COVID 19 is the biggest problem globally, and this is now known as the biggest epidemic. This year COVID 19 has affected the lives of all sectors. And one of these areas is farming. Like all types of fields, agriculture is very poorly affected. Pandemic coronavirus starts at the peak of the harvesting season.
As the markets are shut down, there is a hazard to the crop in over 100 lakh hectares. Coronavirus has affected farming in various ways; let’s look at some harmful impacts of COVID 19 in agriculture.
As India is moving towards total lockdown by regulations and controls, the impact of the Covid-19 epidemic on the economy is becoming more acute. Indian economy is already experiencing a sharp decline by the end of 2019 and due to this epidemic, it is worse.
To reduce this trouble, the government is doing its best and took good steps for farmers and public convenience. Government helps by the money, by the technics, and also provides food for everyone.
Impact of COVID 19 in agriculture
This pandemic has had a terrible effect on farmers. So some effects are shown here. see below: –
- Fertilizers shortage
Due to this pandemic, there is global trade disturbance so that farmers can face a shortage of agricultural inputs such as pesticides, fertilizer, etc. In the longer term, the supply of fertilizer becomes a problem since some production plants are shut down.
- On livestock
Various agriculture sectors, such as animals and fisheries, have been hit by the epidemic. Due to this pandemic, there is a shortage of animal feed and labour. In India, coronavirus has had a greater impact on livestock farming. The travel ban has affected the breeding stock of poultry. Animal farming
- Labour unavailability due to reverse migration
The non-availability of labour has hurt the farmers in many parts. Harvesting of crops has reduced due to a shortage of migrant workers. Labour unavailability means the workload which can be very stressful for farmers. Migrant labor will face many problems because of this pandemic.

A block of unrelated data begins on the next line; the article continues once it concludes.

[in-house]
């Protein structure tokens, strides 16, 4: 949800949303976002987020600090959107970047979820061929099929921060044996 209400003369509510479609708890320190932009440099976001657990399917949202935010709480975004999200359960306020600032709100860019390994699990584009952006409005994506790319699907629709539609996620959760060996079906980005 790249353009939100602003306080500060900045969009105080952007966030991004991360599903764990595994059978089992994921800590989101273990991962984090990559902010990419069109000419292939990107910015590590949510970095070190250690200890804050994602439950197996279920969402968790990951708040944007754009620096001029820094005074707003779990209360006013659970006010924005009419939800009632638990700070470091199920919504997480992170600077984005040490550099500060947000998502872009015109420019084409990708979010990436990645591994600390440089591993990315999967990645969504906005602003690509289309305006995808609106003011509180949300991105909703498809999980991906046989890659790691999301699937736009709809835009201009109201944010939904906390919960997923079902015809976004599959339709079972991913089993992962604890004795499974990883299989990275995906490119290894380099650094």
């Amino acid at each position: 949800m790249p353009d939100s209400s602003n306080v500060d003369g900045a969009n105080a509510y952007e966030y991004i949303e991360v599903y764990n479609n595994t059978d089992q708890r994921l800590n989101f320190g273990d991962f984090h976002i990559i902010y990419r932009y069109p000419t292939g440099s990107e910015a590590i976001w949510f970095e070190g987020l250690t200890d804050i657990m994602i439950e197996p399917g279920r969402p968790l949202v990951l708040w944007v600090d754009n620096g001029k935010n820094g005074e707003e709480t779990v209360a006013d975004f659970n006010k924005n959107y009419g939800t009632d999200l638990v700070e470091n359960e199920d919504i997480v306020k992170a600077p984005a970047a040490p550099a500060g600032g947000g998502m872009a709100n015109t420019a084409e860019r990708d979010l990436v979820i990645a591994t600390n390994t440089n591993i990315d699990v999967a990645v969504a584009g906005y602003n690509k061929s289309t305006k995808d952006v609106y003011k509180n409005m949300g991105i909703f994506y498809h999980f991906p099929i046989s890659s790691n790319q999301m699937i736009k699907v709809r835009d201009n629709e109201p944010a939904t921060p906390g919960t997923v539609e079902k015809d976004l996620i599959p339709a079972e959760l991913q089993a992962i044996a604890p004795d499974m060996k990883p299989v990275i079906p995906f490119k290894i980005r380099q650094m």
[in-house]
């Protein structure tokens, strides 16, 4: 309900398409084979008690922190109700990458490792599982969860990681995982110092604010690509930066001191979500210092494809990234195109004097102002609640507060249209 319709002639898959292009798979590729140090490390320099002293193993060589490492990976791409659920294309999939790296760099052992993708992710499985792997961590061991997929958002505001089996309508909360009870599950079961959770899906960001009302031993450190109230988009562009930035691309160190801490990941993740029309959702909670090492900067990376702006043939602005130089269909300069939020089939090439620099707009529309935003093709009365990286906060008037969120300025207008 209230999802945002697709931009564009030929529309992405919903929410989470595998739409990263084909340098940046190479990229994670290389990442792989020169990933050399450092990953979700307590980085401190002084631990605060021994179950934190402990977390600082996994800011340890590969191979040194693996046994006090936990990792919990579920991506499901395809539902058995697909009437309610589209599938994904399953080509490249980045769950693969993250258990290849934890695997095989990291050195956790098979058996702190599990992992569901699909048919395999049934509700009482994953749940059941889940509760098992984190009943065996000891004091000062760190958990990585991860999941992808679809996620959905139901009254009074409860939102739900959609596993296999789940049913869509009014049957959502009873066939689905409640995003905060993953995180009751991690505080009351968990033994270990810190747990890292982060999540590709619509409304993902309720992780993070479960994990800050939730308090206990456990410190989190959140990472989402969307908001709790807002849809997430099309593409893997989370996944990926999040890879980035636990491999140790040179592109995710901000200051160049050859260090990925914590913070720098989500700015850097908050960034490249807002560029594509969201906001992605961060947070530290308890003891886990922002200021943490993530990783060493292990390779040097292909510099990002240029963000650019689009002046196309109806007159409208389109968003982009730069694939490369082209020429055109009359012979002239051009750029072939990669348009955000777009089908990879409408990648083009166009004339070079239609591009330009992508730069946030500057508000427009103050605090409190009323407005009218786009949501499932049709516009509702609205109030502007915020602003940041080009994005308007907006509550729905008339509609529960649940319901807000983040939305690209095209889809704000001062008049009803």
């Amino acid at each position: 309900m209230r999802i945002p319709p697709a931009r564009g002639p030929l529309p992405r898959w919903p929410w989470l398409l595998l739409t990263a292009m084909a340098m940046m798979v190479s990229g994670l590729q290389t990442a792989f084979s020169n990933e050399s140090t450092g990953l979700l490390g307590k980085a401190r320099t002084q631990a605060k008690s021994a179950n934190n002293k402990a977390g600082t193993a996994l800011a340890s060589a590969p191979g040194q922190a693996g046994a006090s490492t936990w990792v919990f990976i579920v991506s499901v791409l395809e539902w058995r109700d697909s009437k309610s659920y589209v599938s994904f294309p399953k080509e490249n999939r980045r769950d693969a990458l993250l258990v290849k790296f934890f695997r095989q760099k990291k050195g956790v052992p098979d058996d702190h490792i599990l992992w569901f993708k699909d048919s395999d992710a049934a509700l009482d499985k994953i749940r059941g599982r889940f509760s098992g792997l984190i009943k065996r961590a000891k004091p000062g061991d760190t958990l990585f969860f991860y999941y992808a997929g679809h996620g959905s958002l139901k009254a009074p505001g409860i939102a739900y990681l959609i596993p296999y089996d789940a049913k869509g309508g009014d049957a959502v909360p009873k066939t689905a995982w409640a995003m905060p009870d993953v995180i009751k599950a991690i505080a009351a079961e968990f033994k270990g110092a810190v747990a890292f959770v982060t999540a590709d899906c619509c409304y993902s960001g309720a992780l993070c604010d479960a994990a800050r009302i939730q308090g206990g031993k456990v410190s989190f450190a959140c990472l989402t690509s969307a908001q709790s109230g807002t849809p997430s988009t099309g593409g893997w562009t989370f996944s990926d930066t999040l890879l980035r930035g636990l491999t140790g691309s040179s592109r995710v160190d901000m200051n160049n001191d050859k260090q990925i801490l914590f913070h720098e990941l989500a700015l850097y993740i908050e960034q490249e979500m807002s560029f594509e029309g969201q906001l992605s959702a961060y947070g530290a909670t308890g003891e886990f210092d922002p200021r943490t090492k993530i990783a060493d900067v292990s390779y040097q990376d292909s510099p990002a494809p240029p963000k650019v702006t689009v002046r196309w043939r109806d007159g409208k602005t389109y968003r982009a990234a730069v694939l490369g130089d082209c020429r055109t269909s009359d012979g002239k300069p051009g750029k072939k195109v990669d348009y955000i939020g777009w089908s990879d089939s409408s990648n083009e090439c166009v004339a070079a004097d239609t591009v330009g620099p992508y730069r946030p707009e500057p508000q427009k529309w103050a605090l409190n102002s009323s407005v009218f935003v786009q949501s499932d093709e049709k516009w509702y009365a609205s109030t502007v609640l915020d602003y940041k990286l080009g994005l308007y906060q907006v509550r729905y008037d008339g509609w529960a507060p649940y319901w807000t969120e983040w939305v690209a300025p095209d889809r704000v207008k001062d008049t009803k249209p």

- Fall in prices
Agricultural prices have fallen due to a lack of access to markets, including transportation stagnation and the closing of borders. Increased labour costs mean that farmers are under heavy losses and therefore allowing crops to rot in the fields.
- Scarcity of public goods
Providing food grains, fruits and vegetables, and other essential commodities to consumers in rural and urban areas is the most important challenge. Transportation of public distribution system (PDS) goods has been severely affected initially for last-mile delivery agents by both rail and road.
- Lockdown induced debt and Cash Flow Constraints
The most important issue for the farmers is repaying their gold loans, crop loans, and other informal loans. The most important issue for the farmers is repaying their gold loans, crop loans, and other informal loans.
The crop loan is repaid between April and May, and a given new loan at the beginning of the new season. They are now forced to borrow money from the informal sector at high-interest rates for the new season.
Relief from COVID 19 in agriculture
Due to this pandemic, the government took many relief steps for farmers. Here are some steps which are taken by the Indian government.
- Improvement in E – NAM
The National Agricultural Market Forum has initiated a welcome move with new Mandis. They aim to strengthen agricultural marketing to provide physical access to wholesale Mandis to farmers to sell their harvested produce.
There are many supportive techniques launched by the government, which are very useful for farmers and the public. Kisan Sabha app developed by CSIR to support farmers during the lockdown. And to connect farmers to supply chains and freight transport management systems.
The app provides the most economical and timely logistics support to farmers and increases their profit margins by reducing intermediary interventions and engaging directly with institutional buyers.
Due to this pandemic, the government helps the farmers with the money also. The Center has paid an April-July instalment of Rs 2,000 each year to about nine crore farmers under its flagship PM-Kisan scheme.
Under this scheme launched in February 2019, each beneficiary farmer gets three as direct income support. It has the right to receive Rs 6,000 every year in equal instalments.
Coronavirus problems are not ending this year, given the possibility of today. In contrast, new agriculture is likely to be complicated at the beginning of the sowing season. There is a greater need for government support in the form of support for other agricultural inputs.
Lack of any relief will worsen the agrarian crisis. The government is fully trying to control the problem of farmers and this coronavirus. For this, they are taking new steps every day.
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